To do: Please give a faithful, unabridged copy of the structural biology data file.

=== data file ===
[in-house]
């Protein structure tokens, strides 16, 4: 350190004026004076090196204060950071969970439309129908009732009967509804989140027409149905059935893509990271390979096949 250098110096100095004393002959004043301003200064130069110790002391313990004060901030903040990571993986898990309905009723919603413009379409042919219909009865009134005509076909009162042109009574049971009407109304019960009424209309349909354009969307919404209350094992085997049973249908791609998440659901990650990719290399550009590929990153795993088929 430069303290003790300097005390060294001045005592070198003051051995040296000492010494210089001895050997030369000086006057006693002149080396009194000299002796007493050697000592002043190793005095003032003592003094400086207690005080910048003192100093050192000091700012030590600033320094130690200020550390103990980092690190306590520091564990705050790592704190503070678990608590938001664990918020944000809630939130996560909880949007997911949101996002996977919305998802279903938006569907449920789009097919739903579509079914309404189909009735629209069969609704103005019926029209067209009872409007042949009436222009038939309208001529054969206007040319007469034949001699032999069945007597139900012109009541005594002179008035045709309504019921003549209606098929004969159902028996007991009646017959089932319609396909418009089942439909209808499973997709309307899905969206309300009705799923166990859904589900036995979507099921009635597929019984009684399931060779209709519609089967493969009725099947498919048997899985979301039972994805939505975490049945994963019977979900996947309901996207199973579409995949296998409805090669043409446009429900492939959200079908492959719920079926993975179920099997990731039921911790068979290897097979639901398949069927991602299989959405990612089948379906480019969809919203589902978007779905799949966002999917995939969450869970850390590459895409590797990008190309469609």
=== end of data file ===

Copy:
[in-house]
């Protein structure tokens, strides 16, 4: 350190004026004076090196204060950071969970439309129908009732009967509804989140027409149905059935893509990271390979096949 250098110096100095004393002959004043301003200064130069110790002391313990004060901030903040990571993986898990309905009723919603413009379409042919219909009865009134005509076909009162042109009574049971009407109304019960009424209309349909354009969307919404209350094992085997049973249908791609998440659901990650990719290399550009590929990153795993088929 430069303290003790300097005390060294001045005592070198003051051995040296000492010494210089001895050997030369000086006057006693002149080396009194000299002796007493050697000592002043190793005095003032003592003094400086207690005080910048003192100093050192000091700012030590600033320094130690200020550390103990980092690190306590520091564990705050790592704190503070678990608590938001664990918020944000809630939130996560909880949007997911949101996002996977919305998802279903938006569907449920789009097919739903579509079914309404189909009735629209069969609704103005019926029209067209009872409007042949009436222009038939309208001529054969206007040319007469034949001699032999069945007597139900012109009541005594002179008035045709309504019921003549209606098929004969159902028996007991009646017959089932319609396909418009089942439909209808499973997709309307899905969206309300009705799923166990859904589900036995979507099921009635597929019984009684399931060779209709519609089967493969009725099947498919048997899985979301039972994805939505975490049945994963019977979900996947309901996207199973579409995949296998409805090669043409446009429900492939959200079908492959719920079926993975179920099997990731039921911790068979290897097979639901398949069927991602299989959405990612089948379906480019969809919203589902978007779905799949966002999917995939969450869970850390590459895409590797990008190309469609």